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   Bangkok (Thai: กรุงเทพฯ Krung Thep) is the capital of Thailand and, with a population of over eleven million inhabitants, by far its largest city. Its high-rise buildings, heavy traffic congestion, intense heat and naughty nightlife do not immediately give you a warm welcome — but don't let your first impression mislead you. It is one of Asia's most cosmopolitan cities with magnificent temples and palaces, authentic canals, busy markets and a vibrant nightlife that has something for everyone. For years, it was only a small trading post at the banks of the Chao Phraya River, until King Rama I, the first monarch of the present Chakri dynasty, turned it into the capital of Siam in 1782, after the burning of Ayutthaya by Burmese invaders. Since then, Bangkok has turned into a national treasure house and functions as Thailand's spiritual, cultural, political, commercial, educational and diplomatic centre.

Just under 14 degrees north of the Equator, Bangkok is a tropical metropolis that is also one of the most traveller-friendly cities in Asia. A furious assault on the senses, visitors are immediately confronted by the heat, the pollution and the irrepressible smile that accompanies many Thais. Despite the sensationalised international news reports and first impressions, the city is surprisingly safe (except from some petty crimes) and more organised than it initially appears, and full of hidden gems waiting to be discovered. The high relative humidity and warm temperature favour the growth of tropical plants — you'll find exotic orchids and delicious fruit everywhere. Bougainvillea and frangipani bloom practically all over the city. Thai cuisine is justifiably famous, varied, and affordable. Bangkok for many represents the quintessential Asian capital. Saffron-robed monks, garish neon signs, graceful Thai architecture, spicy dishes, colourful markets, traffic jams and the tropical climate come together in a happy coincidence. It is difficult to leave with lukewarm impressions of the city.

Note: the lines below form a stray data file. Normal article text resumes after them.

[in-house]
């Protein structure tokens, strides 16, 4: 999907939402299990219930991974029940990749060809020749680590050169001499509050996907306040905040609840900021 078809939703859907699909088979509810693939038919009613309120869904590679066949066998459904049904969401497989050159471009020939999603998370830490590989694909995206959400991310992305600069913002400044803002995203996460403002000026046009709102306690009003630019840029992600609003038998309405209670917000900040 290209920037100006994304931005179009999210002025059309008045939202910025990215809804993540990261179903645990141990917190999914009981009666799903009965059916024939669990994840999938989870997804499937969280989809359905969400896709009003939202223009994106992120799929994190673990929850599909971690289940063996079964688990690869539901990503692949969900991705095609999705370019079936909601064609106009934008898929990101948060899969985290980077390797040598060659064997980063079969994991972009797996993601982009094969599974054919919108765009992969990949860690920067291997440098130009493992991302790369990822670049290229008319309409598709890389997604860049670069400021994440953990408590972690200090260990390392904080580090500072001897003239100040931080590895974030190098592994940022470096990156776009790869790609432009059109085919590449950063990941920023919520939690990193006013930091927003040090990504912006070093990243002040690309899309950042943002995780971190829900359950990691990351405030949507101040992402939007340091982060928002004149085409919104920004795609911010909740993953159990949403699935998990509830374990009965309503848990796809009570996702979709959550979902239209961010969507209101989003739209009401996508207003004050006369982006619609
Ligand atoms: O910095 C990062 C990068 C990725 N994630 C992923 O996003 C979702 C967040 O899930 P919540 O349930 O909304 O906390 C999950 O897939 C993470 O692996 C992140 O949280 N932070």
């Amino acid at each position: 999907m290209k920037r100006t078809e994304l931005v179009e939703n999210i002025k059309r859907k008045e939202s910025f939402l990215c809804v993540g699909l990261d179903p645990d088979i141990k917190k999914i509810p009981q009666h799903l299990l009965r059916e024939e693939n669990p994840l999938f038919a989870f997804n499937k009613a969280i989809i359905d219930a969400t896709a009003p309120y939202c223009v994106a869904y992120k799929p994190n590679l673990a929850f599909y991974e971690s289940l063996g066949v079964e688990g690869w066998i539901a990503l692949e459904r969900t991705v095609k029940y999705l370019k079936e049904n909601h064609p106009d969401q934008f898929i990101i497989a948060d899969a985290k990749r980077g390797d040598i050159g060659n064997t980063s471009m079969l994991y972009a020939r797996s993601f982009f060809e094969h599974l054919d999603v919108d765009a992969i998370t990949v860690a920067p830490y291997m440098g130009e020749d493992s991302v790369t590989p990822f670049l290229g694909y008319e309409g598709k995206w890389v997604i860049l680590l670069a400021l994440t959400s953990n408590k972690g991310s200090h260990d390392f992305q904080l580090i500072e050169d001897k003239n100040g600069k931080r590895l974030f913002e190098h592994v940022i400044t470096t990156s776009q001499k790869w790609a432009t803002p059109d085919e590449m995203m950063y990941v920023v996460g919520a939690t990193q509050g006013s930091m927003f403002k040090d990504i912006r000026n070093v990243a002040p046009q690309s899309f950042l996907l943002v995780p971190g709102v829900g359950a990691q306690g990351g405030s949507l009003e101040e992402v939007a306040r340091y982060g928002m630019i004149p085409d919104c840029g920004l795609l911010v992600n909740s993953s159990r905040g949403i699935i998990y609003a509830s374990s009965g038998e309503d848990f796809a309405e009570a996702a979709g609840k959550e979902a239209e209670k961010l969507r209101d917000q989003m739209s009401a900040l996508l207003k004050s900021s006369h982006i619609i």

1. Amari Watergate Bangkok

  2. Baiyoke Sky

  3. Eastin Hotel Makkasan Bangkok

  4. Four Seasons Hotel Bangkok

  5. Ramada D’Ma Bangkok

  6. Siam Kempinski Bangkok

  7. The Twin Towers Hotel










Phuket, Khao Lak